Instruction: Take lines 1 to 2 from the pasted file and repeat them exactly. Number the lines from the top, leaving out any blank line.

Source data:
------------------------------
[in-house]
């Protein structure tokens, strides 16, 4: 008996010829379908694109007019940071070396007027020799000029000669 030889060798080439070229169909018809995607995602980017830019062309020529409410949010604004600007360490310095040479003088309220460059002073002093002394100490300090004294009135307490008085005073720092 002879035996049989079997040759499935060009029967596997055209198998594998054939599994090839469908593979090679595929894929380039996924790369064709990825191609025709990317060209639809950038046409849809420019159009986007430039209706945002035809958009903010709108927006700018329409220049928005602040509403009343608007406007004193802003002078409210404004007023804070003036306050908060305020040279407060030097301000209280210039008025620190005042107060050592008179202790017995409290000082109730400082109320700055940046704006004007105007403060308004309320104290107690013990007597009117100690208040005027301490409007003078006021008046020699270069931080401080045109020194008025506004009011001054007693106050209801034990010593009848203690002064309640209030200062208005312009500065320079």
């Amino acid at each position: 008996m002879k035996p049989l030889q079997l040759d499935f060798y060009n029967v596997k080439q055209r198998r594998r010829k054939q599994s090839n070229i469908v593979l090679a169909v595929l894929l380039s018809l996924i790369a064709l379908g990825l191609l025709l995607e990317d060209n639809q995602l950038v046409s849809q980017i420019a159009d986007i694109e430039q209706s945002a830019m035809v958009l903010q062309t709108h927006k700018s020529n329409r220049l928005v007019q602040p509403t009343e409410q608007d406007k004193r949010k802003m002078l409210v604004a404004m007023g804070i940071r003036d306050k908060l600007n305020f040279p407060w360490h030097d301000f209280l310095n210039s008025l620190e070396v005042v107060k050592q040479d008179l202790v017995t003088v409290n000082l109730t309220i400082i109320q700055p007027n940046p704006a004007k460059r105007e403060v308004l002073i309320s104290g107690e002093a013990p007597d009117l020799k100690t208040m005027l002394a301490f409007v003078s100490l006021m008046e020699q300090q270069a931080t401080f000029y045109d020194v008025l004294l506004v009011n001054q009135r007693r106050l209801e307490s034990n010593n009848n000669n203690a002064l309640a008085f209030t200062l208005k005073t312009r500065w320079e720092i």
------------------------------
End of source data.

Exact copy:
[in-house]
């Protein structure tokens, strides 16, 4: 008996010829379908694109007019940071070396007027020799000029000669 030889060798080439070229169909018809995607995602980017830019062309020529409410949010604004600007360490310095040479003088309220460059002073002093002394100490300090004294009135307490008085005073720092 002879035996049989079997040759499935060009029967596997055209198998594998054939599994090839469908593979090679595929894929380039996924790369064709990825191609025709990317060209639809950038046409849809420019159009986007430039209706945002035809958009903010709108927006700018329409220049928005602040509403009343608007406007004193802003002078409210404004007023804070003036306050908060305020040279407060030097301000209280210039008025620190005042107060050592008179202790017995409290000082109730400082109320700055940046704006004007105007403060308004309320104290107690013990007597009117100690208040005027301490409007003078006021008046020699270069931080401080045109020194008025506004009011001054007693106050209801034990010593009848203690002064309640209030200062208005312009500065320079």